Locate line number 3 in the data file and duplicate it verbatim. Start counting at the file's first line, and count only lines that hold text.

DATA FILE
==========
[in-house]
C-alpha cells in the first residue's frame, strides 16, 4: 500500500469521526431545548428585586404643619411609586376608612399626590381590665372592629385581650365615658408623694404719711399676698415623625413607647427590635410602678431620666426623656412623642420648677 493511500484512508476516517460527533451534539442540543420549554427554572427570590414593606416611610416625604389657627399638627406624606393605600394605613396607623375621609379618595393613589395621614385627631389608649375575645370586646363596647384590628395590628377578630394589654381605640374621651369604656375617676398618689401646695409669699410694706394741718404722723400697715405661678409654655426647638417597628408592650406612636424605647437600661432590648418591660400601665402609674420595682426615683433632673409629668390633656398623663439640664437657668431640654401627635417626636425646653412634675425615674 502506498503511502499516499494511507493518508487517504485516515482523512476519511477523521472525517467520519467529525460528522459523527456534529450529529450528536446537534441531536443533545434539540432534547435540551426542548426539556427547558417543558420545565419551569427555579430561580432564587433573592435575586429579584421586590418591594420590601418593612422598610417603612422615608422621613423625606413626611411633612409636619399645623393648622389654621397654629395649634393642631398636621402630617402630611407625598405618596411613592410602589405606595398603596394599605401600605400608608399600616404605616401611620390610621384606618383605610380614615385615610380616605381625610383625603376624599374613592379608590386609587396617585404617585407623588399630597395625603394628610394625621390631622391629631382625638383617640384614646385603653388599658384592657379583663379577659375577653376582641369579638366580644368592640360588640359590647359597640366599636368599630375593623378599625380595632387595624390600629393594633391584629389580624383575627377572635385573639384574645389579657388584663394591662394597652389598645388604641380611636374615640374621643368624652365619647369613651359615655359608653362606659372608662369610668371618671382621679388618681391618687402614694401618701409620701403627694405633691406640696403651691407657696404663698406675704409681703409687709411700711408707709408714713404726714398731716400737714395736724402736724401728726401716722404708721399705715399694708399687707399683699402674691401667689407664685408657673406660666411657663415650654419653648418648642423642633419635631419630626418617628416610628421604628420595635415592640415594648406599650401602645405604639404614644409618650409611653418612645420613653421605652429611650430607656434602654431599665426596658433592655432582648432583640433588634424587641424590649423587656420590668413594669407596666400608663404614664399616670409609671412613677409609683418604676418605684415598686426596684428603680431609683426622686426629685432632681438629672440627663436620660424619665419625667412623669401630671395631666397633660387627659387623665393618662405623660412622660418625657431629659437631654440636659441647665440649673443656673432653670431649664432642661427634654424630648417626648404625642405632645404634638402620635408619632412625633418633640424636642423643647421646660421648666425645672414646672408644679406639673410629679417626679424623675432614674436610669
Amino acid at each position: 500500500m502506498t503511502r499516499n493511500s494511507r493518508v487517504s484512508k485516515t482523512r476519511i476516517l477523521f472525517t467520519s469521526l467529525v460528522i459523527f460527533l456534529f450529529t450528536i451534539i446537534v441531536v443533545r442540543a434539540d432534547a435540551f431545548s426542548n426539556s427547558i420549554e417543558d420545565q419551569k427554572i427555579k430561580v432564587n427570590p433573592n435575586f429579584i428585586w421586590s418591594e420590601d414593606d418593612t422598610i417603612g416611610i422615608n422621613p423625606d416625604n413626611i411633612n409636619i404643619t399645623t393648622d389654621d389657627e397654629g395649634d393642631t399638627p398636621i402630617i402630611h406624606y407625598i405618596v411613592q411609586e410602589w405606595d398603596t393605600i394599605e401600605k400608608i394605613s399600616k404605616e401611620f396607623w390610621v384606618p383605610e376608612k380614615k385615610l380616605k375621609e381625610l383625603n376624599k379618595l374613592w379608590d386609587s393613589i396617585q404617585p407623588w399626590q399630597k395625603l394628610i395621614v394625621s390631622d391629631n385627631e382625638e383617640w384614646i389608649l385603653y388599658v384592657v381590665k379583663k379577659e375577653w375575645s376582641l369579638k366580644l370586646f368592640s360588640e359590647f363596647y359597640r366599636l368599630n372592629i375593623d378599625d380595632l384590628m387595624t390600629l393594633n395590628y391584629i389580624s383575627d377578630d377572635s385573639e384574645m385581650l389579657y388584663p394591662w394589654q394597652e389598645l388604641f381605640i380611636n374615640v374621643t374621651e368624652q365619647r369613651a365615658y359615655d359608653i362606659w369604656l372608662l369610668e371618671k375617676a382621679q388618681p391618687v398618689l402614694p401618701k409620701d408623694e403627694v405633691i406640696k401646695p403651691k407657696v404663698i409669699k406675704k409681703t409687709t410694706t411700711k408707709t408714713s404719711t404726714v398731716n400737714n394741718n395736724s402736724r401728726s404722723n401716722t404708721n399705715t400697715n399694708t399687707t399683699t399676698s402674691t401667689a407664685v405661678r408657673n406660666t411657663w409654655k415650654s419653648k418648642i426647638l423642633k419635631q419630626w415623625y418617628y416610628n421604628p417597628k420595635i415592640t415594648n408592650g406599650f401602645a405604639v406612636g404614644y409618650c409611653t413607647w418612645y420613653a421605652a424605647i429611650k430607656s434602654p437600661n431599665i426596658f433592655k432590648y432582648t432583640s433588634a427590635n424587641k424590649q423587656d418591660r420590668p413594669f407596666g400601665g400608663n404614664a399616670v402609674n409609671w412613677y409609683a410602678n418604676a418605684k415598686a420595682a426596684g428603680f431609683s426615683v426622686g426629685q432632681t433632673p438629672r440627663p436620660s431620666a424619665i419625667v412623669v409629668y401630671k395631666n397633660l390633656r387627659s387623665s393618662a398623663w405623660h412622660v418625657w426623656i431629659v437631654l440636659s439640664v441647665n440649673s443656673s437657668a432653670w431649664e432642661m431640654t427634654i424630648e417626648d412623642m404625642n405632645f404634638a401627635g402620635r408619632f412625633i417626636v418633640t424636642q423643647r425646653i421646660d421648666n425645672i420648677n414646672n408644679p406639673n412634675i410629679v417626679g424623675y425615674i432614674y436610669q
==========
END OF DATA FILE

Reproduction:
Amino acid at each position: 500500500m502506498t503511502r499516499n493511500s494511507r493518508v487517504s484512508k485516515t482523512r476519511i476516517l477523521f472525517t467520519s469521526l467529525v460528522i459523527f460527533l456534529f450529529t450528536i451534539i446537534v441531536v443533545r442540543a434539540d432534547a435540551f431545548s426542548n426539556s427547558i420549554e417543558d420545565q419551569k427554572i427555579k430561580v432564587n427570590p433573592n435575586f429579584i428585586w421586590s418591594e420590601d414593606d418593612t422598610i417603612g416611610i422615608n422621613p423625606d416625604n413626611i411633612n409636619i404643619t399645623t393648622d389654621d389657627e397654629g395649634d393642631t399638627p398636621i402630617i402630611h406624606y407625598i405618596v411613592q411609586e410602589w405606595d398603596t393605600i394599605e401600605k400608608i394605613s399600616k404605616e401611620f396607623w390610621v384606618p383605610e376608612k380614615k385615610l380616605k375621609e381625610l383625603n376624599k379618595l374613592w379608590d386609587s393613589i396617585q404617585p407623588w399626590q399630597k395625603l394628610i395621614v394625621s390631622d391629631n385627631e382625638e383617640w384614646i389608649l385603653y388599658v384592657v381590665k379583663k379577659e375577653w375575645s376582641l369579638k366580644l370586646f368592640s360588640e359590647f363596647y359597640r366599636l368599630n372592629i375593623d378599625d380595632l384590628m387595624t390600629l393594633n395590628y391584629i389580624s383575627d377578630d377572635s385573639e384574645m385581650l389579657y388584663p394591662w394589654q394597652e389598645l388604641f381605640i380611636n374615640v374621643t374621651e368624652q365619647r369613651a365615658y359615655d359608653i362606659w369604656l372608662l369610668e371618671k375617676a382621679q388618681p391618687v398618689l402614694p401618701k409620701d408623694e403627694v405633691i406640696k401646695p403651691k407657696v404663698i409669699k406675704k409681703t409687709t410694706t411700711k408707709t408714713s404719711t404726714v398731716n400737714n394741718n395736724s402736724r401728726s404722723n401716722t404708721n399705715t400697715n399694708t399687707t399683699t399676698s402674691t401667689a407664685v405661678r408657673n406660666t411657663w409654655k415650654s419653648k418648642i426647638l423642633k419635631q419630626w415623625y418617628y416610628n421604628p417597628k420595635i415592640t415594648n408592650g406599650f401602645a405604639v406612636g404614644y409618650c409611653t413607647w418612645y420613653a421605652a424605647i429611650k430607656s434602654p437600661n431599665i426596658f433592655k432590648y432582648t432583640s433588634a427590635n424587641k424590649q423587656d418591660r420590668p413594669f407596666g400601665g400608663n404614664a399616670v402609674n409609671w412613677y409609683a410602678n418604676a418605684k415598686a420595682a426596684g428603680f431609683s426615683v426622686g426629685q432632681t433632673p438629672r440627663p436620660s431620666a424619665i419625667v412623669v409629668y401630671k395631666n397633660l390633656r387627659s387623665s393618662a398623663w405623660h412622660v418625657w426623656i431629659v437631654l440636659s439640664v441647665n440649673s443656673s437657668a432653670w431649664e432642661m431640654t427634654i424630648e417626648d412623642m404625642n405632645f404634638a401627635g402620635r408619632f412625633i417626636v418633640t424636642q423643647r425646653i421646660d421648666n425645672i420648677n414646672n408644679p406639673n412634675i410629679v417626679g424623675y425615674i432614674y436610669q